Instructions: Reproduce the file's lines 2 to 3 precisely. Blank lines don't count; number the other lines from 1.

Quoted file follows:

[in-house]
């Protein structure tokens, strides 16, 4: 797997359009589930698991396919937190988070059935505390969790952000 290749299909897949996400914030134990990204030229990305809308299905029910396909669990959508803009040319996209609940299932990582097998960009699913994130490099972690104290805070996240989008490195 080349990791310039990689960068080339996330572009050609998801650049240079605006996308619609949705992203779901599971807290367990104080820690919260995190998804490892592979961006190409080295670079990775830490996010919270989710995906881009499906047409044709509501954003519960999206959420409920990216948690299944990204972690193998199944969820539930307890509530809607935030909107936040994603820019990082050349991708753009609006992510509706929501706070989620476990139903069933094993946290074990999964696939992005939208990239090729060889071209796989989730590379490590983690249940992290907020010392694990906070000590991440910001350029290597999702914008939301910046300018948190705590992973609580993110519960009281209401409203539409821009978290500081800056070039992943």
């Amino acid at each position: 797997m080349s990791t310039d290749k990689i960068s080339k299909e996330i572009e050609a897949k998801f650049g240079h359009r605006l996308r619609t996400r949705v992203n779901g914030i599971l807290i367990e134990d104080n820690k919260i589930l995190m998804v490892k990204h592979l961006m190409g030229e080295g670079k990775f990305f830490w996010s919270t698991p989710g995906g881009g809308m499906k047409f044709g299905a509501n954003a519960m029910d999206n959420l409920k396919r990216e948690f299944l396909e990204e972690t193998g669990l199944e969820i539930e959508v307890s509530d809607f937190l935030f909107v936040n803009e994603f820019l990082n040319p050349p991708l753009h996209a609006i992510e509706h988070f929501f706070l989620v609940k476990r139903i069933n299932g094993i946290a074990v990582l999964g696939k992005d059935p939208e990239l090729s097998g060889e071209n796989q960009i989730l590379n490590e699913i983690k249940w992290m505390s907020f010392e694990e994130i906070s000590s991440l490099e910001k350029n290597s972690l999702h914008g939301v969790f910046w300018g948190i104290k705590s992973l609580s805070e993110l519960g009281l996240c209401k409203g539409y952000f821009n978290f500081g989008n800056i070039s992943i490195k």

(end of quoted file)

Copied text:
């Protein structure tokens, strides 16, 4: 797997359009589930698991396919937190988070059935505390969790952000 290749299909897949996400914030134990990204030229990305809308299905029910396909669990959508803009040319996209609940299932990582097998960009699913994130490099972690104290805070996240989008490195 080349990791310039990689960068080339996330572009050609998801650049240079605006996308619609949705992203779901599971807290367990104080820690919260995190998804490892592979961006190409080295670079990775830490996010919270989710995906881009499906047409044709509501954003519960999206959420409920990216948690299944990204972690193998199944969820539930307890509530809607935030909107936040994603820019990082050349991708753009609006992510509706929501706070989620476990139903069933094993946290074990999964696939992005939208990239090729060889071209796989989730590379490590983690249940992290907020010392694990906070000590991440910001350029290597999702914008939301910046300018948190705590992973609580993110519960009281209401409203539409821009978290500081800056070039992943």
């Amino acid at each position: 797997m080349s990791t310039d290749k990689i960068s080339k299909e996330i572009e050609a897949k998801f650049g240079h359009r605006l996308r619609t996400r949705v992203n779901g914030i599971l807290i367990e134990d104080n820690k919260i589930l995190m998804v490892k990204h592979l961006m190409g030229e080295g670079k990775f990305f830490w996010s919270t698991p989710g995906g881009g809308m499906k047409f044709g299905a509501n954003a519960m029910d999206n959420l409920k396919r990216e948690f299944l396909e990204e972690t193998g669990l199944e969820i539930e959508v307890s509530d809607f937190l935030f909107v936040n803009e994603f820019l990082n040319p050349p991708l753009h996209a609006i992510e509706h988070f929501f706070l989620v609940k476990r139903i069933n299932g094993i946290a074990v990582l999964g696939k992005d059935p939208e990239l090729s097998g060889e071209n796989q960009i989730l590379n490590e699913i983690k249940w992290m505390s907020f010392e694990e994130i906070s000590s991440l490099e910001k350029n290597s972690l999702h914008g939301v969790f910046w300018g948190i104290k705590s992973l609580s805070e993110l519960g009281l996240c209401k409203g539409y952000f821009n978290f500081g989008n800056i070039s992943i490195k």